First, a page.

HOLMES BEACH – After more than a year of tension between the city and The Center of Anna Maria Island, commissioners have agreed to give the nonprofit a little financial support.
At the urging of Commissioner Rick Hurst, a volunteer at the Center who also serves as the commission’s liaison to the nonprofit, city leaders agreed to revisit the idea of donating funds this fiscal year to the organization. In a 3-1 vote, with Commissioner Jim Kihm absent and Commissioner Carol Soustek dissenting, city leaders agreed to provide $22,500 to the nonprofit. Though the donation passed the vote, commissioners still had some reservations about the Center’s accounting practices and leadership.
“I think we’ve punished them enough for what happened four or five years ago,” Hurst said. “I think we need the Center. It makes us a better place.”
Soustek said she’s still concerned about the Center’s accounting practices, particularly that the organization’s board reported $100,000 in unbudgeted capital expenditures without pulling the nonprofit’s finances into the red.
“It’s a troubling thing when you can cover expenditures like that but still need money,” she said.
Soustek went on to say that she’d like to see audited financial figures and have more of an explanation about where funds are being used.
“I’m not just going to hand out money,” she said. “I want to know what you’re going to do with it.” She added that the three Island city commissions have already voted to donate $100,000 for capital expenses to the Center from the concession fund. The donation requires Manatee County commissioners to vote to release the funds.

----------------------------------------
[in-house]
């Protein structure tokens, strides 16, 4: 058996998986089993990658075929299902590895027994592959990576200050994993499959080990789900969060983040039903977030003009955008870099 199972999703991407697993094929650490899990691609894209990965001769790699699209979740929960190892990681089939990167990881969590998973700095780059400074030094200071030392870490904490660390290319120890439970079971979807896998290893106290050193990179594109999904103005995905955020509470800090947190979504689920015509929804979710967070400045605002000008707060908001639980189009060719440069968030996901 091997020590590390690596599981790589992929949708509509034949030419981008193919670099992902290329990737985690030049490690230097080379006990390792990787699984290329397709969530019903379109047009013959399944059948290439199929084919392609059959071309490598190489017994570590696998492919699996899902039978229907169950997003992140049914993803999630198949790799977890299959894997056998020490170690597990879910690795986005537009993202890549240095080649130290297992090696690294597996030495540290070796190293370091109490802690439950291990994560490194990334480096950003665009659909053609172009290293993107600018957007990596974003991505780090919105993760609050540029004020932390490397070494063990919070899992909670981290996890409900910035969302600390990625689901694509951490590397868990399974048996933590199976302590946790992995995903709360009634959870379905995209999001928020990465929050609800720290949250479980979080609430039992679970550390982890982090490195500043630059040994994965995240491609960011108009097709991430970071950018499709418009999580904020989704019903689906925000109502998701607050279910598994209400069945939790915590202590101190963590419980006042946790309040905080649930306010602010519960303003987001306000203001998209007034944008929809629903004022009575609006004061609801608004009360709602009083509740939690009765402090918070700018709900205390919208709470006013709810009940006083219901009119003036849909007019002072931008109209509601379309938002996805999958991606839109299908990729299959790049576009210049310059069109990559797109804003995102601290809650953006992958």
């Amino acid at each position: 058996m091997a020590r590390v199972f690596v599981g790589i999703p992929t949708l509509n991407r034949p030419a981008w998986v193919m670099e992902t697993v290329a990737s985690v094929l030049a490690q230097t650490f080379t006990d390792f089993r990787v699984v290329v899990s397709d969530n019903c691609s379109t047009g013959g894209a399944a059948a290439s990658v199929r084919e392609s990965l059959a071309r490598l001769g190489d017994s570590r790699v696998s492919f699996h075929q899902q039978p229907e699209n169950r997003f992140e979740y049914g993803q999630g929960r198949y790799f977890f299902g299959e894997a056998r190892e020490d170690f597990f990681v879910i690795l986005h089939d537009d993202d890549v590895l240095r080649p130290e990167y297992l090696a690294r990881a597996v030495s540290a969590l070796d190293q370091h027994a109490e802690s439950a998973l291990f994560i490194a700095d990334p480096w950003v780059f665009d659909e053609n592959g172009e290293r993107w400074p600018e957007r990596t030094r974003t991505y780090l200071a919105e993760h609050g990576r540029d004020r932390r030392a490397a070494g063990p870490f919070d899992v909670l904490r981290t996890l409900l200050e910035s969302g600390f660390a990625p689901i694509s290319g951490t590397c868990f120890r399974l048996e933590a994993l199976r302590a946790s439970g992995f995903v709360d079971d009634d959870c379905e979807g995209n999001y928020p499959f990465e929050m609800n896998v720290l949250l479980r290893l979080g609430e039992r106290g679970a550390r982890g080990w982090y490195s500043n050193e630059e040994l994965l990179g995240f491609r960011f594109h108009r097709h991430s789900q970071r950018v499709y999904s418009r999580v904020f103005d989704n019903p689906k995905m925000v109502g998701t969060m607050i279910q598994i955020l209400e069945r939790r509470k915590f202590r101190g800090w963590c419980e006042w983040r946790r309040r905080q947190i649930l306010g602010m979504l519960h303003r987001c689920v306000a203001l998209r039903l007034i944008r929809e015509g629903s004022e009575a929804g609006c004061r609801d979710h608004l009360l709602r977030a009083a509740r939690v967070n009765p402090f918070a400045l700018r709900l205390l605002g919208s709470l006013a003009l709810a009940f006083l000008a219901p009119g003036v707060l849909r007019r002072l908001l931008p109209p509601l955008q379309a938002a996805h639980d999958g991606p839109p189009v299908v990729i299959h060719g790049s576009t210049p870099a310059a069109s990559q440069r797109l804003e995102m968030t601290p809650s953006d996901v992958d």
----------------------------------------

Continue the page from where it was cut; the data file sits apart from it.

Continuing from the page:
Mayor Bob Johnson said he’s seen progress at the Center financially and in management, but he feels there’s more forward movement to be made. With little direct communication from the Center, he said more discussions between city and Center leadership are needed.
“I think the story is better, but I’d like to hear the damn story,” he said. “I’m looking for a face-to-face discussion.”
In response to commission concerns, the Center’s board chair, David Zaccagnino, and new Executive Director Chris Culhane met with Johnson in the days following the May 8 commission meeting. The two offered to meet privately with any city leaders who have concerns about the Center’s management and financial practices. Zaccagnino said the meeting with Johnson was a positive experience.
Commissioner Judy Titsworth agreed with Hurst, saying it was time to let bygones be bygones.
“I’m done saying ‘no’, ” she said. “I’m done saying ‘prove it.’ It’s time to move on.”
With the city now offering financial support to the Center, Titsworth said she hopes it encourages more community confidence in the nonprofit.